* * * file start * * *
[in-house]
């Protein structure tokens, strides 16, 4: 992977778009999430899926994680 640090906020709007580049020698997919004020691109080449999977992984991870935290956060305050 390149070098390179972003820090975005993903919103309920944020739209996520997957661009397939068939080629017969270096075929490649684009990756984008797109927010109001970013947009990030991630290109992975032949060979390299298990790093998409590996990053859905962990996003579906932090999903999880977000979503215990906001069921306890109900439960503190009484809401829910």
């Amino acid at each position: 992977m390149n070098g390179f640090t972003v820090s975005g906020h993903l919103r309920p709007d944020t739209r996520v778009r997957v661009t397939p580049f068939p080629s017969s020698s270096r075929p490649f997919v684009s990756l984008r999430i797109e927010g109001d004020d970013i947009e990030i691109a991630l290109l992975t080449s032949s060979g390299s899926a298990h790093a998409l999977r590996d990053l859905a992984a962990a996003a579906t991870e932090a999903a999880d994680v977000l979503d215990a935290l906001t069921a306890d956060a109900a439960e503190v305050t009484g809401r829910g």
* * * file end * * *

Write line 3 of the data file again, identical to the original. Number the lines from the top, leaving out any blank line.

């Amino acid at each position: 992977m390149n070098g390179f640090t972003v820090s975005g906020h993903l919103r309920p709007d944020t739209r996520v778009r997957v661009t397939p580049f068939p080629s017969s020698s270096r075929p490649f997919v684009s990756l984008r999430i797109e927010g109001d004020d970013i947009e990030i691109a991630l290109l992975t080449s032949s060979g390299s899926a298990h790093a998409l999977r590996d990053l859905a992984a962990a996003a579906t991870e932090a999903a999880d994680v977000l979503d215990a935290l906001t069921a306890d956060a109900a439960e503190v305050t009484g809401r829910g």